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Pity Robert Altman. Every time his fiasco-filled career enjoys a modest surge, he trips on his dick. Recklessly, he cashes the blank checks afforded by his rare commercial successes (M*A*S*H, Nashville) on disastrous “personal” projects (Brewster McCloud, Quintet), some so misbegotten (H.E.A.L.T.H., O.C. and Stiggs) as to be denied theatrical release.

The lavishly produced, incomprehensible Popeye (1980) bombed so badly that Altman was blackballed by Hollywood for over a decade, sustaining his career by turning to television (The Laundromat, The Caine Mutiny Court Martial), low-budget film adaptations of plays (Streamers, Fool for Love), and European art movies (Aria, Vincent and Theo). 1992’s The Player restored him to the mainstream, a resurrection capped by the following year’s Short Cuts, a glib but absorbing collage of Raymond Carver stories. Bankable once more, he stumbled with the achingly unfunny Ready to Wear, for which he assembled the most talented, glamorous cast in recent memory, and then could think of nothing better for it to do than step in Parisian dogshit. This week’s Kansas City, a Depression-era ensemble piece set in the writer-director-producer’s hometown, is, if anything, an even more embarrassing debacle.

Unlike California Split and Three Women—chamber pieces that focus on the interactions of several complex characters—Altman’s large-scale efforts tend to be shallow and formulaic. He has two goals: gliding his tracking camera through unusual locations, and annihilating cultural myths. He’s skilled at the atmospherics—Altman is one of the last remaining American filmmakers with an identifiable visual style—but his cynical revisionism (debunking the Wild West in Buffalo Bill and the Indians and the ethical code of hard-boiled fiction in The Long Goodbye) has all the moral force of a bored schoolboy projecting spitballs. In his world, whites are brainless dupes, minorities and criminals are soulful, and every high-minded American ideal is a sham. Although I could be persuaded to buy into most of these assumptions, more evidence is required than Altman’s hollow posturings. There’s no intellectual depth or weight to his misanthropy; he feels that merely thumbing his nose at conventional wisdom suffices.

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Kansas City recreates that crossroads Midwestern metropolis in its 1934 heyday, when the city was ruled by political bosses and organized crime. Against an Election Eve backdrop of flourishing, though illicit, bootlegging, gambling, and prostitution, and the sounds of Kansas City jazz, Altman and co-scripter Frank Barhydt have patched together a schematic, often arbitrary tale of political machinations, racial tensions, betrayal, and bloodshed. Tough-talking bimbo Blondie O’Hara (Jennifer Jason Leigh) kidnaps Carolyn Stilton (Miranda Richardson), the childless, laudanum-addicted wife of Henry Stilton (Michael Murphy), one of Franklin Roosevelt’s political advisers. Blondie’s harebrained scheme is to use Carolyn as a pawn to ensure the safe return of her small-time hood husband, Johnny (Dermot Mulroney), captured by mobster Seldom Seen (Harry Belafonte) after being caught robbing one of the gang boss’s buddies. Altman intercuts his story with jam sessions set in the black Hey Hey Club, featuring contemporary jazz instrumentalists impersonating Kansas City music legends. Like the vast majority of Altman movies, Kansas City ends in a violent, nihilistic confrontation.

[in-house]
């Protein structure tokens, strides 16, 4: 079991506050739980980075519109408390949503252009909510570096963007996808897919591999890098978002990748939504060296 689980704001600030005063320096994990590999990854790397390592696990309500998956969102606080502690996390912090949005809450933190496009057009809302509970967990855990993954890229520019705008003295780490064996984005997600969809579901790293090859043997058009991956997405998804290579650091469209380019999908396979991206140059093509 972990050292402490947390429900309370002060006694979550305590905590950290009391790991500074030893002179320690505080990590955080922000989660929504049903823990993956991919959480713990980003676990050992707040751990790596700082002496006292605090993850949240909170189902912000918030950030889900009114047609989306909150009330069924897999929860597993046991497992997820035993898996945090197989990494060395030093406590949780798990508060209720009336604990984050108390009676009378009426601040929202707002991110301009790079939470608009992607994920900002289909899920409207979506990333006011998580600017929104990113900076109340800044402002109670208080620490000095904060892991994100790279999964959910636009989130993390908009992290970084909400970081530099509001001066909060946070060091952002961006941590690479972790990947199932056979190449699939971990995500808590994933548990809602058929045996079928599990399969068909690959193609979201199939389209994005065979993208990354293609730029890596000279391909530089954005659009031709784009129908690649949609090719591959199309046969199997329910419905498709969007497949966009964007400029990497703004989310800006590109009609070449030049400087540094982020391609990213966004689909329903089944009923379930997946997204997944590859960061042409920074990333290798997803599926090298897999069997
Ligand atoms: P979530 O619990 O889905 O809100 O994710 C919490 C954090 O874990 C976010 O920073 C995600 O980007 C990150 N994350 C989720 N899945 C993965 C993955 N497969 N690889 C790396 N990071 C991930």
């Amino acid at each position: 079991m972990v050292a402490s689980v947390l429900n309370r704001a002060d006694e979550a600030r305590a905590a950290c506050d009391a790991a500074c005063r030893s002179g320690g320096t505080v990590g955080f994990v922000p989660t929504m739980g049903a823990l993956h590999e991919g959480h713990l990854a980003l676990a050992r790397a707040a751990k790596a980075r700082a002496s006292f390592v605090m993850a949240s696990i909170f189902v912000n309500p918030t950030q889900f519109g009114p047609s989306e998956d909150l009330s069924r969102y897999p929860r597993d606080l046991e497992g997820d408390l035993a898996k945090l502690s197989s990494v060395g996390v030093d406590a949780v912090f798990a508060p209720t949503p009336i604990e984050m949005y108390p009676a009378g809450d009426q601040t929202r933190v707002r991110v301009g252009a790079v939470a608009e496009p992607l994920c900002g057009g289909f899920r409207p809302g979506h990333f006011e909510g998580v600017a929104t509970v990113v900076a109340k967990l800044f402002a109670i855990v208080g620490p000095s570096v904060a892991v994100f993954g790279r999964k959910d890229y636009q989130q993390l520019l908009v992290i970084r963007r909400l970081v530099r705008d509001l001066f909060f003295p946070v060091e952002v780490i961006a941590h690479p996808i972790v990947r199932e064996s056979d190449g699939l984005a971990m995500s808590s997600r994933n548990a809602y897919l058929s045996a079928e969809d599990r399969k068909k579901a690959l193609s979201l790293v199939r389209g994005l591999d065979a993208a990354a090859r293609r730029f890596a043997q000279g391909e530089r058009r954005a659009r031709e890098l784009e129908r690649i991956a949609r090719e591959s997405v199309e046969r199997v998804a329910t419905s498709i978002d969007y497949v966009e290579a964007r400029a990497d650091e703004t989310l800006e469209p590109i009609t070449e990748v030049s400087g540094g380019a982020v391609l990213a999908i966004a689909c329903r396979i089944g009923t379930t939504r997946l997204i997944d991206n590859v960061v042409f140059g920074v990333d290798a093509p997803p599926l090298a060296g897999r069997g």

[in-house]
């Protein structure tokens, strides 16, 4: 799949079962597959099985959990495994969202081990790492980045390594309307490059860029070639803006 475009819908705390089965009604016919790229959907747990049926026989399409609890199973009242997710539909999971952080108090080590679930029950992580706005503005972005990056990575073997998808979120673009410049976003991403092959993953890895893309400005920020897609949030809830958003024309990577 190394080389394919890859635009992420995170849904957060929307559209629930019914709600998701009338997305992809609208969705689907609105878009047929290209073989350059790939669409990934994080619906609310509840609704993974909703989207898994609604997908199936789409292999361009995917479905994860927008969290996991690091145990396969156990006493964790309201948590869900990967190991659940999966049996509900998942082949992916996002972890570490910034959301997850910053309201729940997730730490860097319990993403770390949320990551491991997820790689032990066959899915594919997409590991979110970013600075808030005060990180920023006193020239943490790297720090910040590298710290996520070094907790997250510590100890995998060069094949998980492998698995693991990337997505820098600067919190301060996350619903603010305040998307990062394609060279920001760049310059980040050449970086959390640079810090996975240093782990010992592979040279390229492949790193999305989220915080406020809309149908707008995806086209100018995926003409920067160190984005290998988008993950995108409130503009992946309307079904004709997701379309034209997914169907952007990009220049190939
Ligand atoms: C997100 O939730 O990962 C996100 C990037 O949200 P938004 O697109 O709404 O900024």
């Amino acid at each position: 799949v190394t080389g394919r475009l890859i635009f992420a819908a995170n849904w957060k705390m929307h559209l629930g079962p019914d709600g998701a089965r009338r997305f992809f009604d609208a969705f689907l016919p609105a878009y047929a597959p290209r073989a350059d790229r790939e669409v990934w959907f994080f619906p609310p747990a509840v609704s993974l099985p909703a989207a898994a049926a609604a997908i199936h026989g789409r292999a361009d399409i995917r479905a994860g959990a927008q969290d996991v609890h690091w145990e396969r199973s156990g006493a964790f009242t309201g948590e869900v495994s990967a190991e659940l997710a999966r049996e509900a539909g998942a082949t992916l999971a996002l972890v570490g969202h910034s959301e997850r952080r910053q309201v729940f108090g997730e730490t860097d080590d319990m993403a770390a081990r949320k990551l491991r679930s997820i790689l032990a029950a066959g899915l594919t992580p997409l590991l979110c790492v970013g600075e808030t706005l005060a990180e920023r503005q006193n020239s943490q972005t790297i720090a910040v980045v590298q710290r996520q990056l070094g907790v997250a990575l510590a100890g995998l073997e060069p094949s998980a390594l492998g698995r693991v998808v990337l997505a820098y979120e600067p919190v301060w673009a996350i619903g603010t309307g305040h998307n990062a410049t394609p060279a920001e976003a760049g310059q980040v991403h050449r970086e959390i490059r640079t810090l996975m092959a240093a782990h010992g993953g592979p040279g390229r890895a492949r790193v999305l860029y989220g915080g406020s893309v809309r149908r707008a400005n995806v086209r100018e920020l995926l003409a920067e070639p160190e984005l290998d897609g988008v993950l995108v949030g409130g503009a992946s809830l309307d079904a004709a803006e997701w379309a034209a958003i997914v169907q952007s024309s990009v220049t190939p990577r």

Altman has based his main characters—along with a gallery of minor figures including the young Charlie Parker, his mother Addie, a pregnant teenager headed for a foundling home, and a gaggle of socialites, politicos, and lowlifes—on people he knew, or heard about, as a child. (He was 9 years old in 1934.) In the film’s press material he reveals that Carolyn is modeled on one of his mother’s friends and Seldom Seen on an actual gangster, but the true source of these unnuanced, pasteboard characters appears to be ’30s Hollywood movies. (Blondie idolizes wise-cracking Jean Harlow and, after wandering through the film with mousy brown hair—Altman’s lame notion of a joke—transforms herself into a replica of that platinum icon just prior to the grim fadeout.) Lost in solipsistic nostalgia, Altman fails to transform these private memories into flesh-and-blood characters. However real their historical antecedents, they fail to take on the substance of palpable human beings.